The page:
I have not been able to read all 15 issues of this title, but the issues I have managed to read so far have been spectacular. Aquaman #15 is no exception: it is action-packed, artistically dynamic, and so engaging that as I finished reading the final page, I realized there was a world around me outside of the panels of DC's water-breathing monarch; a world that had faded out while I was completely immersed in the story.
Aquaman #15 is the fourth and final installment of The Deluge story arc. With the war between Atlantis and the United States on the verge of becoming a full-blown bloodbath, Aquaman sets out to take down N.E.M.O., the organization responsible for the war. Aquaman fights like a man possessed and after beating the crap out of Black Manta, heads straight for Washington DC, to avert any more bloodshed and to put an end to the war.
Writer, Dan Abnett lays out an incredibly exciting and intense story. Some of the dialogue is so smart that Aquaman comes across as an incredibly strong leader, believable in every respect; especially when he calls out Mr. Gantry for being disrespectful to him, the king of Atlantis. Aquaman is a strong, well-spoken, dignified leader; and a genuine hero throughout the book. Abnett's story is so action-packed that I could barely turn the pages fast enough; it was fantastic. And not only that, Abnett also used the final page (as many great writers do) to remind us anxious readers that there are still loose ends left dangling with stories yet to be told.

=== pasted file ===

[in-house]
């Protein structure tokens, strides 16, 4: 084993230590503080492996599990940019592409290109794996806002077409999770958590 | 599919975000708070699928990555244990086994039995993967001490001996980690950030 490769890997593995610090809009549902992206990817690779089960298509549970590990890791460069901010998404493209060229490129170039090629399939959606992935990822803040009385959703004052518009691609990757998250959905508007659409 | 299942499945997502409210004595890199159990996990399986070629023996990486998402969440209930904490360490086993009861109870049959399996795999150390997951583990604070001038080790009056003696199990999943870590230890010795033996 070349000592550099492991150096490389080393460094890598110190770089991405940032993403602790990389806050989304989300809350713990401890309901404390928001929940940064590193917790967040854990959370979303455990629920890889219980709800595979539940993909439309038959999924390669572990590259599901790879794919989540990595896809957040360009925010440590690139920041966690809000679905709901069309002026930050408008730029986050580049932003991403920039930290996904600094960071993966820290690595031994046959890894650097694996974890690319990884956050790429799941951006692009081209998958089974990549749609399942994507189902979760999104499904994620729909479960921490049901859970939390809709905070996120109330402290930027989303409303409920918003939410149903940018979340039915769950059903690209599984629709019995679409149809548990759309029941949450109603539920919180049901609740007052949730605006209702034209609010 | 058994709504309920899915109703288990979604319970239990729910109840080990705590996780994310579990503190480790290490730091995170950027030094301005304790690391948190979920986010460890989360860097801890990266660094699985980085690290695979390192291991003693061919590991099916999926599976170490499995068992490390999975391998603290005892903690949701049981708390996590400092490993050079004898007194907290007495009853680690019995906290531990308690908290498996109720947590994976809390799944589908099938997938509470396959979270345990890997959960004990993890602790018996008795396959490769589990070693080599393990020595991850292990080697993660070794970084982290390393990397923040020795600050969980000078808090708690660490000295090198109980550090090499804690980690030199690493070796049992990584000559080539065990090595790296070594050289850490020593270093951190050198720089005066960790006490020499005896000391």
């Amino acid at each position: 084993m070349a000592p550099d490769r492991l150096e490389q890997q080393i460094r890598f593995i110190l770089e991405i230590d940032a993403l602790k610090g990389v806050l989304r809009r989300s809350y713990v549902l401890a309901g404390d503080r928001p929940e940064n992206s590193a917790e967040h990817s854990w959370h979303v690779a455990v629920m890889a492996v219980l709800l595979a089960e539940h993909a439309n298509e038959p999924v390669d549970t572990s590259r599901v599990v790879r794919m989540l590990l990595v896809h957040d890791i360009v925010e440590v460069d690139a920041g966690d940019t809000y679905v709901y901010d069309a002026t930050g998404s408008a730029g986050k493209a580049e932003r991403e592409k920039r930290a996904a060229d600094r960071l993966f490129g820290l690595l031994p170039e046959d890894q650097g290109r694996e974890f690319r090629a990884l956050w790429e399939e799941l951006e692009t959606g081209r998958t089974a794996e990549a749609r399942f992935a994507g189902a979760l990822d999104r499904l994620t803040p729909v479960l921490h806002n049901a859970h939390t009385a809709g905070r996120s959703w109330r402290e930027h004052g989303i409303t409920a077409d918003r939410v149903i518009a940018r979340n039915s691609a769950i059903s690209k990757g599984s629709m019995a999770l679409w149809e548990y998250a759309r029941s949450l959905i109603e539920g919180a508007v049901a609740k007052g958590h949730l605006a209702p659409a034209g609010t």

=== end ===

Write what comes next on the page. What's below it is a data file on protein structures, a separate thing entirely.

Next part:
If I were to utter anything close to a complaint about Aquaman #15, it would be that the art at times appears slightly unfinished. This is a very minor complaint, because Philippe Briones' art is incredible, for the most part. But this, of course, brings me to my one major complaint about DC: Putting out comics on a two-week schedule tends to lead to quality issues (no pun intended). Most comics – in my experience – put out on a two-week schedule appear rushed and lack the visual quality and polish we've come to expect from a monthly schedule. To accommodate for this, multiple artists are sometimes used to offset the rigorous schedule, which can lead to a lack of visual continuity, which can be frustrating for readers. There are exceptions of course, but how long can creative teams continue at this pace?
That being said, Aquaman #15 is a fantastic read. Plain and simple. This is the Aquaman I want to read about. Dan Abnett obviously has a vision for his character, who he is, who he will be, and what he intends to do with him. Personally, I can't wait to see what he does next.
Scale of Awesomeness: 9 out of 10